‘It’s time to do a book on Adiyogi,’ Sadhguru says one day.

I try to look interested.

‘Adiyogi,’ he repeats. ‘Shiva.’

I nod.

‘It doesn’t interest you?’ he says quizzically. It is more statement than question.

Since I have learnt over the years that it is difficult to conceal most things from this person who has become my guru, I launch into a tactful explanation. ‘Of course, Shiva is the most enigmatic god in this subcontinent,’ I begin.

‘He isn’t a god,’ Sadhguru says crisply.

I know he enjoys playing contrary. I do too. But today I am determined to remain non-reactive. I opt for a poet’s approach. ‘It’s true he’s an inspired symbol for the dance of life and death. And as the cosmic dancer, he distils concepts of time, space, motion and velocity into stupendous iconography.’ I grow more fluent as I warm up to my theme.

‘He’s much more than that,’ Sadhguru cuts in. ‘And his legacy isn’t limited to this subcontinent.’

‘Why not a book on you?’ I say in a flash of inspiration. ‘A book on a living yogi?’ Having written Sadhguru’s life story, I know there is still much of his unimaginably eventful inner life that remains undocumented.

‘He’s the world’s first yogi. The only yogi. The rest of us are just his sidekicks.’

I decide I’ve spent enough time on diplomacy. I plunge into argument. ‘There’s just too much Shiva in the air. It’s an epidemic. Calendar art, television serials, pop literature, science fiction. He’s everywhere. Why keep harping on our ancient heritage? It’s all too zeitgeisty. Too revivalist. Let’s talk about something here and now. We don’t need another book on Shiva.’

‘He’s here and now,’ Sadhguru says quietly.

I pause.

‘He’s my fifty per cent partner in everything I do.’

I have heard Sadhguru say this before, but this time it seems less rhetorical. After twelve years around him, I am not entirely unused to the gnomic utterances of mystics. Sadhguru’s deepest insights, I’ve discovered, are invariably tossed off mid-sentence, in parentheses, or as a throwaway line in a conversation. The remark is so casual now that I sense gravitas. I grow alert.

‘Metaphorically, you mean?’

The question stays unanswered.

‘He’s here and now?’ I repeat.

‘He’s my life breath.’

And that is, I suppose, when I give in.

It’s not that I understand what I’m getting into. But I console myself with simple logic. While he can be infuriatingly unreasonable on occasion, Sadhguru still remains the most interesting person I know. Which means his fifty per cent partner can’t exactly be tedious company.

And so, this is a book on Adiyogi.

But it is not as simple as that. Let me explain. This book is not an exercise in scholarship. Neither is it a work of fiction. Instead, this book is, for the most part, a kind of spiritual stenography. In short, a living guru becomes a channel or conduit for Shiva or Adiyogi.

A channel? The word can be disconcerting, I’m aware. Let us return to the word later.

For now, let me qualify that while it was not based on conventional research, the library was certainly an important source of material for this book. Except that it was a mystical library, not a material one.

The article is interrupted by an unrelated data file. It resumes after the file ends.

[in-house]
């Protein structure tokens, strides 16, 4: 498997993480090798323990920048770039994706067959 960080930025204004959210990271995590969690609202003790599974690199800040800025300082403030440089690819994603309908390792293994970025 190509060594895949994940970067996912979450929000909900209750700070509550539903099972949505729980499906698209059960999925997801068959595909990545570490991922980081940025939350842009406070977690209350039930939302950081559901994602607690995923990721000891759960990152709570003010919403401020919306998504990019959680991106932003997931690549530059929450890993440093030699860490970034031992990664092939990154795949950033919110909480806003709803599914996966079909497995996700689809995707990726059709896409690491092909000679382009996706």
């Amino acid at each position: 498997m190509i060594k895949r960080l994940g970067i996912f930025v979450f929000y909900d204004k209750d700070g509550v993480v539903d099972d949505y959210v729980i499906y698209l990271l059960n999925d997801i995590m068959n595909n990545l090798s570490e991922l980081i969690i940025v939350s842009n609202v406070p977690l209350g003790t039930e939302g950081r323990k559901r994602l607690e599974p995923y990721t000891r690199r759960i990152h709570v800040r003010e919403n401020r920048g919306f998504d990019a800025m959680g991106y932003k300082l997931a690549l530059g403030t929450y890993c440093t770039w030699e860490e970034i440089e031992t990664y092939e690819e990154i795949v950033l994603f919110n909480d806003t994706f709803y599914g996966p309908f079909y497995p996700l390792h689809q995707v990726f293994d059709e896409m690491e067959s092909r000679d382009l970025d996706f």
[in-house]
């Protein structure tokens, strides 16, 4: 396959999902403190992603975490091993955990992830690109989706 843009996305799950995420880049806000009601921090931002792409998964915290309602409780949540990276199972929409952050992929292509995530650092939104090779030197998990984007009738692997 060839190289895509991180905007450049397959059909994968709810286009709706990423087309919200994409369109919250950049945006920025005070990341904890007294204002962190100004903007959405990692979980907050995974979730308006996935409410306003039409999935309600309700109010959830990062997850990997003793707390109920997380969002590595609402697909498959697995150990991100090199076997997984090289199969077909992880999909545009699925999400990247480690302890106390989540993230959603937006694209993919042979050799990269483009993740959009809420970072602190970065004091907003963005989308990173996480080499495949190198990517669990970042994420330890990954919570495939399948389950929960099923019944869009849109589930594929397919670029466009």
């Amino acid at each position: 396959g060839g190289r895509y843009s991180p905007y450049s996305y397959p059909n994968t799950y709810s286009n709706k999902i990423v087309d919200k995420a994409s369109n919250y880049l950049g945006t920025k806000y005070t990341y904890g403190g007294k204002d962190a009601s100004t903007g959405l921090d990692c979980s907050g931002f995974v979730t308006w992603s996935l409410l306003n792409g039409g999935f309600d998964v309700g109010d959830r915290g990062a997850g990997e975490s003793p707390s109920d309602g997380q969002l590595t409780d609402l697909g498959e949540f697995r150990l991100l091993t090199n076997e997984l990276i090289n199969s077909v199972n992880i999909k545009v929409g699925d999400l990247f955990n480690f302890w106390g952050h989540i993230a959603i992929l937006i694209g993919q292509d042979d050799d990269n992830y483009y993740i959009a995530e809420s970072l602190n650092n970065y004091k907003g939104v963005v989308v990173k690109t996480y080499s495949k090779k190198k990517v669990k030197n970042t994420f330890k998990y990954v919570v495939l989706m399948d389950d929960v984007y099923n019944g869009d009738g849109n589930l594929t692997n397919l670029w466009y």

On his annual sojourns to Mount Kailash in the Himalayas, Sadhguru seems to replenish his already considerable understanding of Adiyogi, his life and his work. And so, it is not a coincidence that many of the conversations that provided fodder for this book actually unfolded on a journey to this enigmatic mountain in Tibet.

Other reference points were the yogic tradition and the already sumptuous resource of Indian myth.

But even here, it was Sadhguru who played the dual roles of medium and yogi. And for him, there was really no contradiction – one role was a seamless extension of the other. For yoga, he often says, is not for him an acquired knowledge system. It is the wisdom of his marrow, his bloodstream. An internalized wisdom.

The mode by which he received it was not instruction. It was transmission – an ancient mode of spiritual pedagogy. That makes him a living archive – except that this is a man who is incapable of being turgid or pedantic. For me, he is always a reminder that mystical wisdom can be recognized by how lightly it is worn. He wears his with the careless panache with which he drapes his handwoven shawls.

‘I am not spiritually educated,’ he has often reiterated. ‘I don’t know any teachings, any scriptures.

All I know is myself. I know this piece of life absolutely. I know it from its origin to its ultimate nature. Knowing this piece of life, one knows, by inference, every other piece of life. This is not
sorcery: this is science – the science of yoga available to everyone who cares to look inward.

And if Adiyogi is the primordial yogi, and even Sadhguru his sidekick, what does that make me?

For the most part, I was just a stupefied scribe, vaguely aware that it was a privilege to be present as a unique mystical download took place.

I use the word ‘unique’ with care. Let me say at the start that I’m uncomfortable with tourist brochure idiom, the sticky superlatives of propaganda, whether commercial, political or religious.

But there is no doubt in my mind that Sadhguru’s utterances on Shiva add up to an unusual document.

Strange, but unique.



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